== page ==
If you’ve tent camping for the first time, getting started may feel overwhelming. I created A Beginner’s Guide to Tent Camping to help take away that stress!
I took my first camping trip as a baby and have been camping for over 40 years! And now you know how old I am. You could say that I’m a seasoned camper. Though, that sounds even worse than “old”. I’m getting images of dry, leathery skin, sprinkled with sunspots, a camper who’s tougher than nails, and has a dirt smear on her cheekbone. Hmmm…
I actually enjoy tent camping. There’s something about breathing in the cool night air, being lulled to sleep by the crash of waves or a gurgling stream, and being woken by the happy chatter of birds and the rising sun.
The Secret to a Stress Free Camping Trip
I guess I can’t actually guarantee “stress-free”, but I can certainly help you “stress less”. And here’s the secret: have an amazing packing list.
I use the same packing list every time we go camping. It saves me time since I don’t have to recreate it for every trip. The only thing that changes are items that are destination-dependent.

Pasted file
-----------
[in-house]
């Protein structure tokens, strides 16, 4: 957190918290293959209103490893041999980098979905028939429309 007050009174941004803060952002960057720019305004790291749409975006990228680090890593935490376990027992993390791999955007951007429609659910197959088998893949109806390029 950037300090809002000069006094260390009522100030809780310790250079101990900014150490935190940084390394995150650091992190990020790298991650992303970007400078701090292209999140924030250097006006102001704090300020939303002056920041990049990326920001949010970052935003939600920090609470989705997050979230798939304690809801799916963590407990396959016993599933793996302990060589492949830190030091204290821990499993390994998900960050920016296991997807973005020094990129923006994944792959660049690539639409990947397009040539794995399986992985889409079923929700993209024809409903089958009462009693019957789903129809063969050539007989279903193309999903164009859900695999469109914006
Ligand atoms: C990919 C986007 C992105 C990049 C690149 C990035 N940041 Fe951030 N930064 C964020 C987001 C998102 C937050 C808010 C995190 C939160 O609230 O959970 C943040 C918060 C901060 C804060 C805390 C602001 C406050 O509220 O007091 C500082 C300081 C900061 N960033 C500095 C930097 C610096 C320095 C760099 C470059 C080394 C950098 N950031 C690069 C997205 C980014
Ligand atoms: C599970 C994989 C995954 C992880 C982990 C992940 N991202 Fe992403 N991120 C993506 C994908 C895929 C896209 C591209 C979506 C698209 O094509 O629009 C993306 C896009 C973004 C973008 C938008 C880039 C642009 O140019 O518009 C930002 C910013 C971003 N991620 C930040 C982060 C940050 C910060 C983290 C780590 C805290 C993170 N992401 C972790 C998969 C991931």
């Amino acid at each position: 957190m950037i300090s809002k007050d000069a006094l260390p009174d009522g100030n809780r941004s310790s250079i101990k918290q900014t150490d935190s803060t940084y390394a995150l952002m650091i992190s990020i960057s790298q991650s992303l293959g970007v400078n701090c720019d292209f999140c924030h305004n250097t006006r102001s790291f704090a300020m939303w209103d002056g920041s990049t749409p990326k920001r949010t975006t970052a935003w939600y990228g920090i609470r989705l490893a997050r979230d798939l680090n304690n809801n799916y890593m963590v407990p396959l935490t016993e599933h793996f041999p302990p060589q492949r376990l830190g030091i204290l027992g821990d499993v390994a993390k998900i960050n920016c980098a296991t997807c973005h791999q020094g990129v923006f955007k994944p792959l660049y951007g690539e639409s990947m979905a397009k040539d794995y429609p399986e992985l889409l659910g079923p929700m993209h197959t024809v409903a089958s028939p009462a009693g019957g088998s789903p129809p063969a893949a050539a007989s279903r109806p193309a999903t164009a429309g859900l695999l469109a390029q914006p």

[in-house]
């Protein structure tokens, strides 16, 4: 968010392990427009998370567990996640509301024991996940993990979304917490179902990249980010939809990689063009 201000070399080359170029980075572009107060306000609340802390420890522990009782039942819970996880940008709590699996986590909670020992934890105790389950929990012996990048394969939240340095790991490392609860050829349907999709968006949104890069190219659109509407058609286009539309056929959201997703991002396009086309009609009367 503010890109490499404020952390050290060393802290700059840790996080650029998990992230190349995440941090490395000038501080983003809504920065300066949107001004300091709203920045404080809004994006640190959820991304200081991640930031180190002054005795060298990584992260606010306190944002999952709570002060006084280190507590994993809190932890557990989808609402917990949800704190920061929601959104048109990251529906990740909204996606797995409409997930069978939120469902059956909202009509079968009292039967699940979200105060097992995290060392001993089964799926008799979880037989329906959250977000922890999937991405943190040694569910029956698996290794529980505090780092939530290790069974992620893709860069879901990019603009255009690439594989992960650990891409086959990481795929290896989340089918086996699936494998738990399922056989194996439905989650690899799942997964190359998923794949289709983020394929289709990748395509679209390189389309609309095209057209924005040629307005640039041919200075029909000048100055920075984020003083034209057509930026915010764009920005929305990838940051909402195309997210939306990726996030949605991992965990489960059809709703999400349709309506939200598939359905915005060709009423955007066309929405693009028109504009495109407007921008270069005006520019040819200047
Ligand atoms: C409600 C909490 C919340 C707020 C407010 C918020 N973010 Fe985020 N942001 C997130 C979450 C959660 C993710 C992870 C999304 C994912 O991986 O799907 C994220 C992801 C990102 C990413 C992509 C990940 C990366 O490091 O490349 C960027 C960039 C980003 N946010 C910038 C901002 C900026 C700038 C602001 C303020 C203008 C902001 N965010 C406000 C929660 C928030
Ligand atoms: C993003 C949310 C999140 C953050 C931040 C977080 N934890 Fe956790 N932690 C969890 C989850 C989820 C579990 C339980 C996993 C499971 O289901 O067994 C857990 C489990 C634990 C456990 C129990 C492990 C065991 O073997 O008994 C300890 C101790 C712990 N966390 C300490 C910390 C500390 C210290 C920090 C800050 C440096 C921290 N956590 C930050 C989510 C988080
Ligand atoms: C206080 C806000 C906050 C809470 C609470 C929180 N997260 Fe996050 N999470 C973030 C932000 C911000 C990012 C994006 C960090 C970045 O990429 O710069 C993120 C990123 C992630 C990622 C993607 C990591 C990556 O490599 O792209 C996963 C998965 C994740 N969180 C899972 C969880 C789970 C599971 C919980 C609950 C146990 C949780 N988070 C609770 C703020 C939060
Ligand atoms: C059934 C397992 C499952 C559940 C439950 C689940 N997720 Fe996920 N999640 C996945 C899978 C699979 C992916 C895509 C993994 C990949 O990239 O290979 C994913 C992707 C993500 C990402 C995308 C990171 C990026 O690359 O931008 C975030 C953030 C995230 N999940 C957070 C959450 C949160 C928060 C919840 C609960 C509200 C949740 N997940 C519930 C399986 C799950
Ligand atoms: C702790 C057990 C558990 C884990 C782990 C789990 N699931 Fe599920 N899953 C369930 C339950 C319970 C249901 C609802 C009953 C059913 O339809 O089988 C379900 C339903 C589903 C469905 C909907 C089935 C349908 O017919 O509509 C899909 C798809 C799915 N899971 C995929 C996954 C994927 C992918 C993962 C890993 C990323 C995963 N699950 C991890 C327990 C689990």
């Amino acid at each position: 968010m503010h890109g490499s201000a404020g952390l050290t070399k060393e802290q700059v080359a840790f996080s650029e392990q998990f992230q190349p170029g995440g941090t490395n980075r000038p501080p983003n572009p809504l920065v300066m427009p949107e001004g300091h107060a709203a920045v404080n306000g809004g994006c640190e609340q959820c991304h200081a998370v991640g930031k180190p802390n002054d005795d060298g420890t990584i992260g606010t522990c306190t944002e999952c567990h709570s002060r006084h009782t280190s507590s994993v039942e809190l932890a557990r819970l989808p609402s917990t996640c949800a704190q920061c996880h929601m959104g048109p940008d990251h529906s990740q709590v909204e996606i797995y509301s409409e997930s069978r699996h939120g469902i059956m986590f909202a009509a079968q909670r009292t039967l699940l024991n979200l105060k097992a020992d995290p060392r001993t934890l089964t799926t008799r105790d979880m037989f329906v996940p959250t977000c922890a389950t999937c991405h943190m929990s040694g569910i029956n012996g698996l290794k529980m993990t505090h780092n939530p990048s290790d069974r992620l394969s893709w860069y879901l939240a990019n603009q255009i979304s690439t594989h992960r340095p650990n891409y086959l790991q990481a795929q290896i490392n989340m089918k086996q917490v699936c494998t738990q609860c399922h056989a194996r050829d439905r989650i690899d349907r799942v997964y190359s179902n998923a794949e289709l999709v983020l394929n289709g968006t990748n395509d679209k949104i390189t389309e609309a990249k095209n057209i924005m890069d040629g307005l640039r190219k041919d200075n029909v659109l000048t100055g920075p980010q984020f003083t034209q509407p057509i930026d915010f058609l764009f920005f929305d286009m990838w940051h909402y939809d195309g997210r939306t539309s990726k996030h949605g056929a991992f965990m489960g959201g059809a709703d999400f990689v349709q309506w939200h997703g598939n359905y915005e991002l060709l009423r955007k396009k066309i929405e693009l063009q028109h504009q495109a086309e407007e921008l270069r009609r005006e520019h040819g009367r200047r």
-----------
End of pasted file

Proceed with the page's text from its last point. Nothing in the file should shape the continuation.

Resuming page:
For example, if we go to the beach, we may take some items like bodyboards and wetsuits that we wouldn’t take if we were going to a mountain lake.
I involve the kids in the packing process. It helps increase responsibility and gives them a vested interest in the trip. It may take longer at first, but before you know it, they’ll be self-sufficient and be more helpful getting everything ready to go!
Camping Basics Packing List
We have a large two-room tent. It’s an “instant tent” making it fast and easy to set-up and take down. The girls usually stay with us and Brandon pitches his own small tent.